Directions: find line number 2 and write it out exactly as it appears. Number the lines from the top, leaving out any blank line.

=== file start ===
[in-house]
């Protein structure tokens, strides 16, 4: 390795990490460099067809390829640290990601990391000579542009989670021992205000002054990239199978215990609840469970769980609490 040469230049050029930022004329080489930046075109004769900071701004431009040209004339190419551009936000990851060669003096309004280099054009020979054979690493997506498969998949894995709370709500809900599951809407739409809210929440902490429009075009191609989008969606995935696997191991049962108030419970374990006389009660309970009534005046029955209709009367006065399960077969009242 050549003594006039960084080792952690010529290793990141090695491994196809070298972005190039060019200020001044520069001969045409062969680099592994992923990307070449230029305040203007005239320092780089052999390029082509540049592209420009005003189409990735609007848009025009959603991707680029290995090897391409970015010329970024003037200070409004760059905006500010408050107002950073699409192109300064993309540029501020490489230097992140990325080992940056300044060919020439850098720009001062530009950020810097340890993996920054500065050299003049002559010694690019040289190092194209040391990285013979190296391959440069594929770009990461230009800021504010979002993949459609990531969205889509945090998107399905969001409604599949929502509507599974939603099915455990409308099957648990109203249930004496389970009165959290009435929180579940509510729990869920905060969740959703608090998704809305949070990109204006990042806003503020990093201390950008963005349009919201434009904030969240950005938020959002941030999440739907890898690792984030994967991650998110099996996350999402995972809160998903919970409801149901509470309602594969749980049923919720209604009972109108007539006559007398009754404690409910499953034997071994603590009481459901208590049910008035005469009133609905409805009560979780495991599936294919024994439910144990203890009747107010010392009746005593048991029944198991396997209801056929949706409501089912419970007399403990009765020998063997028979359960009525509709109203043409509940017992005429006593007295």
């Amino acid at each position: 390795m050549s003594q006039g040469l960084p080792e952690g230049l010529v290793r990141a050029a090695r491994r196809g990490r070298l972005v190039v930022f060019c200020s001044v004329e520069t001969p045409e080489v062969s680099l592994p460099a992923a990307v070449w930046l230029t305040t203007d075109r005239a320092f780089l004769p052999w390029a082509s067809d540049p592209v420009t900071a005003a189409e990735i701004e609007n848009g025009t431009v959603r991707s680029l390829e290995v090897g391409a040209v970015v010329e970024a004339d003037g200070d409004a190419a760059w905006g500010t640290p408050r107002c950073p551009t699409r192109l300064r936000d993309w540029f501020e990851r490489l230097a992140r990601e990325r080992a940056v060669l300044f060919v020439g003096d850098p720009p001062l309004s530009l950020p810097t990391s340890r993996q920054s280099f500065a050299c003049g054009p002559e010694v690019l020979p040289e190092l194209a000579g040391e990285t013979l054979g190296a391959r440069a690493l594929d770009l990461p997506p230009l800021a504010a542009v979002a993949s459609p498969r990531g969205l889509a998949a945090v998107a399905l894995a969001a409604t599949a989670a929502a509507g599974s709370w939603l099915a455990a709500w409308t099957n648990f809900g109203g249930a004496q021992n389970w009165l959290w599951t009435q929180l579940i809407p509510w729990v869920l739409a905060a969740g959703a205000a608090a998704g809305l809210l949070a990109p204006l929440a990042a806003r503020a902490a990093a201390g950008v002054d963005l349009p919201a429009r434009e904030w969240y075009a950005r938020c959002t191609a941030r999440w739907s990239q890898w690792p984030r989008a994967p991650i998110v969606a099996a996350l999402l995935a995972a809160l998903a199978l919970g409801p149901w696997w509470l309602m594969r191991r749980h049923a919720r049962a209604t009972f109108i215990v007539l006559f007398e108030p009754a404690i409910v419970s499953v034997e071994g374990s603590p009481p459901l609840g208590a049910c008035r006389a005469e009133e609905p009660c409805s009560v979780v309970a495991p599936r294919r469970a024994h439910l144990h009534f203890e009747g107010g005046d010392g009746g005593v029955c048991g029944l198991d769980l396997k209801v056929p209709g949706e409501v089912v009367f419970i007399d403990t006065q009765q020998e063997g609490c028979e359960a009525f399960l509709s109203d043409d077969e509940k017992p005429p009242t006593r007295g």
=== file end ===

């Protein structure tokens, strides 16, 4: 390795990490460099067809390829640290990601990391000579542009989670021992205000002054990239199978215990609840469970769980609490 040469230049050029930022004329080489930046075109004769900071701004431009040209004339190419551009936000990851060669003096309004280099054009020979054979690493997506498969998949894995709370709500809900599951809407739409809210929440902490429009075009191609989008969606995935696997191991049962108030419970374990006389009660309970009534005046029955209709009367006065399960077969009242 050549003594006039960084080792952690010529290793990141090695491994196809070298972005190039060019200020001044520069001969045409062969680099592994992923990307070449230029305040203007005239320092780089052999390029082509540049592209420009005003189409990735609007848009025009959603991707680029290995090897391409970015010329970024003037200070409004760059905006500010408050107002950073699409192109300064993309540029501020490489230097992140990325080992940056300044060919020439850098720009001062530009950020810097340890993996920054500065050299003049002559010694690019040289190092194209040391990285013979190296391959440069594929770009990461230009800021504010979002993949459609990531969205889509945090998107399905969001409604599949929502509507599974939603099915455990409308099957648990109203249930004496389970009165959290009435929180579940509510729990869920905060969740959703608090998704809305949070990109204006990042806003503020990093201390950008963005349009919201434009904030969240950005938020959002941030999440739907890898690792984030994967991650998110099996996350999402995972809160998903919970409801149901509470309602594969749980049923919720209604009972109108007539006559007398009754404690409910499953034997071994603590009481459901208590049910008035005469009133609905409805009560979780495991599936294919024994439910144990203890009747107010010392009746005593048991029944198991396997209801056929949706409501089912419970007399403990009765020998063997028979359960009525509709109203043409509940017992005429006593007295």